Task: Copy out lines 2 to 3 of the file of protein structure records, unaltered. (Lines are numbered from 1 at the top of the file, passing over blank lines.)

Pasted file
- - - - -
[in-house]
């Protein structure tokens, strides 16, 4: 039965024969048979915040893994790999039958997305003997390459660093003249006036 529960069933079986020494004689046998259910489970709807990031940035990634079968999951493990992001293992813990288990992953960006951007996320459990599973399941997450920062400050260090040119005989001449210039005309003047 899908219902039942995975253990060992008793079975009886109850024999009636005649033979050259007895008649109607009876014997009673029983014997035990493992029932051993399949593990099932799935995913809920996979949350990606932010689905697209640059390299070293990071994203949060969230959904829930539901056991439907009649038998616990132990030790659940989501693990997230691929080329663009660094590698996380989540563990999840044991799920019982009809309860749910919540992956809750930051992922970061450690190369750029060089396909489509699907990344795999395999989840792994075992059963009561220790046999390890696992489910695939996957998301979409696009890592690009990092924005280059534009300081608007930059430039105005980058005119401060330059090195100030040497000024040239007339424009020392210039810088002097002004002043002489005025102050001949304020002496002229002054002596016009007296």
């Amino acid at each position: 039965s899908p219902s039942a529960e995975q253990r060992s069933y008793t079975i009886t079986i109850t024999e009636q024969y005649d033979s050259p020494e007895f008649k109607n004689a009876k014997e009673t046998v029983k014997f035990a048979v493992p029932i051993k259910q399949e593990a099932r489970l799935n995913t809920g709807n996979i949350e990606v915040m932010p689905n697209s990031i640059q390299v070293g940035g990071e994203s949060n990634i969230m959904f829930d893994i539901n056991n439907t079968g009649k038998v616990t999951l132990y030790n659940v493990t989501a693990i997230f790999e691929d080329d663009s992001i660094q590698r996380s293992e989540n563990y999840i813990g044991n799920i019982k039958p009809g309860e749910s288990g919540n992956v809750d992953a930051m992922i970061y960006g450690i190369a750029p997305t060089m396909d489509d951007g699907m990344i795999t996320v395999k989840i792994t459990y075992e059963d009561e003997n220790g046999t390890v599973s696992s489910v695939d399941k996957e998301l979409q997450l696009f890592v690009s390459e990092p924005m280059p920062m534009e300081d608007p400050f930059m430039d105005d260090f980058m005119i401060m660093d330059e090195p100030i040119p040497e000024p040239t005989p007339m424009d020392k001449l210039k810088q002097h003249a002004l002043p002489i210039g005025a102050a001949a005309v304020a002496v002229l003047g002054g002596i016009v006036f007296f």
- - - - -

């Protein structure tokens, strides 16, 4: 039965024969048979915040893994790999039958997305003997390459660093003249006036 529960069933079986020494004689046998259910489970709807990031940035990634079968999951493990992001293992813990288990992953960006951007996320459990599973399941997450920062400050260090040119005989001449210039005309003047 899908219902039942995975253990060992008793079975009886109850024999009636005649033979050259007895008649109607009876014997009673029983014997035990493992029932051993399949593990099932799935995913809920996979949350990606932010689905697209640059390299070293990071994203949060969230959904829930539901056991439907009649038998616990132990030790659940989501693990997230691929080329663009660094590698996380989540563990999840044991799920019982009809309860749910919540992956809750930051992922970061450690190369750029060089396909489509699907990344795999395999989840792994075992059963009561220790046999390890696992489910695939996957998301979409696009890592690009990092924005280059534009300081608007930059430039105005980058005119401060330059090195100030040497000024040239007339424009020392210039810088002097002004002043002489005025102050001949304020002496002229002054002596016009007296």
């Amino acid at each position: 039965s899908p219902s039942a529960e995975q253990r060992s069933y008793t079975i009886t079986i109850t024999e009636q024969y005649d033979s050259p020494e007895f008649k109607n004689a009876k014997e009673t046998v029983k014997f035990a048979v493992p029932i051993k259910q399949e593990a099932r489970l799935n995913t809920g709807n996979i949350e990606v915040m932010p689905n697209s990031i640059q390299v070293g940035g990071e994203s949060n990634i969230m959904f829930d893994i539901n056991n439907t079968g009649k038998v616990t999951l132990y030790n659940v493990t989501a693990i997230f790999e691929d080329d663009s992001i660094q590698r996380s293992e989540n563990y999840i813990g044991n799920i019982k039958p009809g309860e749910s288990g919540n992956v809750d992953a930051m992922i970061y960006g450690i190369a750029p997305t060089m396909d489509d951007g699907m990344i795999t996320v395999k989840i792994t459990y075992e059963d009561e003997n220790g046999t390890v599973s696992s489910v695939d399941k996957e998301l979409q997450l696009f890592v690009s390459e990092p924005m280059p920062m534009e300081d608007p400050f930059m430039d105005d260090f980058m005119i401060m660093d330059e090195p100030i040119p040497e000024p040239t005989p007339m424009d020392k001449l210039k810088q002097h003249a002004l002043p002489i210039g005025a102050a001949a005309v304020a002496v002229l003047g002054g002596i016009v006036f007296f």